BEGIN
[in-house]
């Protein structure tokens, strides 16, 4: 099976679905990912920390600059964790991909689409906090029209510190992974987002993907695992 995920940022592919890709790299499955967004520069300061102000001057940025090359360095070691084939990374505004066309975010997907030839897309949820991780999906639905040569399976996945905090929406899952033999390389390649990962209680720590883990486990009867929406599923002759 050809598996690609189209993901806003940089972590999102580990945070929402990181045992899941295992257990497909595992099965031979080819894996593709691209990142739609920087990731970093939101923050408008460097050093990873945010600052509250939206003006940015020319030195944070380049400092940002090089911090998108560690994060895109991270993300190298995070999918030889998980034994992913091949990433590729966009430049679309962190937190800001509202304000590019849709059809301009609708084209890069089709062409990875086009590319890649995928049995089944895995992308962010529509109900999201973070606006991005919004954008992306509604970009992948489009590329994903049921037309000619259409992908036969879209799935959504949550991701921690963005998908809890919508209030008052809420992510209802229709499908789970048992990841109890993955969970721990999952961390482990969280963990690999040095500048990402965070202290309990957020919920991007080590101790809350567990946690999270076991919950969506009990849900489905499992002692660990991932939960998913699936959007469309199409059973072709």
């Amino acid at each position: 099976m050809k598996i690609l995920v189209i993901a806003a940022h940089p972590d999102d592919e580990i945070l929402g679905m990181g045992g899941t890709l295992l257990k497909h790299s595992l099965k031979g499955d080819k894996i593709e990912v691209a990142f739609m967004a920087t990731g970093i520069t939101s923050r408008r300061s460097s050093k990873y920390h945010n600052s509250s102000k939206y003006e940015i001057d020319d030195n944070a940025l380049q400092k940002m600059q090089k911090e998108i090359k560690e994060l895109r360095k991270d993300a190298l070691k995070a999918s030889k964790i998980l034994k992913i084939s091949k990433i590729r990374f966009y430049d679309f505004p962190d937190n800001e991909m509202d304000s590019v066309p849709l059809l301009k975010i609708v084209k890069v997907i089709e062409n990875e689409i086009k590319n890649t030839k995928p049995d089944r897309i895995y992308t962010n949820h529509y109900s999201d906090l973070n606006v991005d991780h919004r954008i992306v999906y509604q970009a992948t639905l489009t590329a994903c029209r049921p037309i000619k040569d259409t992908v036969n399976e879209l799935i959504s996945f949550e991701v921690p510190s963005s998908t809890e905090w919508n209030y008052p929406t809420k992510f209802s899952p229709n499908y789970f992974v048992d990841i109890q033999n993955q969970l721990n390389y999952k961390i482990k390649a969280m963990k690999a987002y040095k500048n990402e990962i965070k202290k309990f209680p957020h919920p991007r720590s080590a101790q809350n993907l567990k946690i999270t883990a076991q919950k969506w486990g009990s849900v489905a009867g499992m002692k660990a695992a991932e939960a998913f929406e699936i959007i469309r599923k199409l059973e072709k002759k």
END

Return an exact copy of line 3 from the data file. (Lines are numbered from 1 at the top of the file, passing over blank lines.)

């Amino acid at each position: 099976m050809k598996i690609l995920v189209i993901a806003a940022h940089p972590d999102d592919e580990i945070l929402g679905m990181g045992g899941t890709l295992l257990k497909h790299s595992l099965k031979g499955d080819k894996i593709e990912v691209a990142f739609m967004a920087t990731g970093i520069t939101s923050r408008r300061s460097s050093k990873y920390h945010n600052s509250s102000k939206y003006e940015i001057d020319d030195n944070a940025l380049q400092k940002m600059q090089k911090e998108i090359k560690e994060l895109r360095k991270d993300a190298l070691k995070a999918s030889k964790i998980l034994k992913i084939s091949k990433i590729r990374f966009y430049d679309f505004p962190d937190n800001e991909m509202d304000s590019v066309p849709l059809l301009k975010i609708v084209k890069v997907i089709e062409n990875e689409i086009k590319n890649t030839k995928p049995d089944r897309i895995y992308t962010n949820h529509y109900s999201d906090l973070n606006v991005d991780h919004r954008i992306v999906y509604q970009a992948t639905l489009t590329a994903c029209r049921p037309i000619k040569d259409t992908v036969n399976e879209l799935i959504s996945f949550e991701v921690p510190s963005s998908t809890e905090w919508n209030y008052p929406t809420k992510f209802s899952p229709n499908y789970f992974v048992d990841i109890q033999n993955q969970l721990n390389y999952k961390i482990k390649a969280m963990k690999a987002y040095k500048n990402e990962i965070k202290k309990f209680p957020h919920p991007r720590s080590a101790q809350n993907l567990k946690i999270t883990a076991q919950k969506w486990g009990s849900v489905a009867g499992m002692k660990a695992a991932e939960a998913f929406e699936i959007i469309r599923k199409l059973e072709k002759k």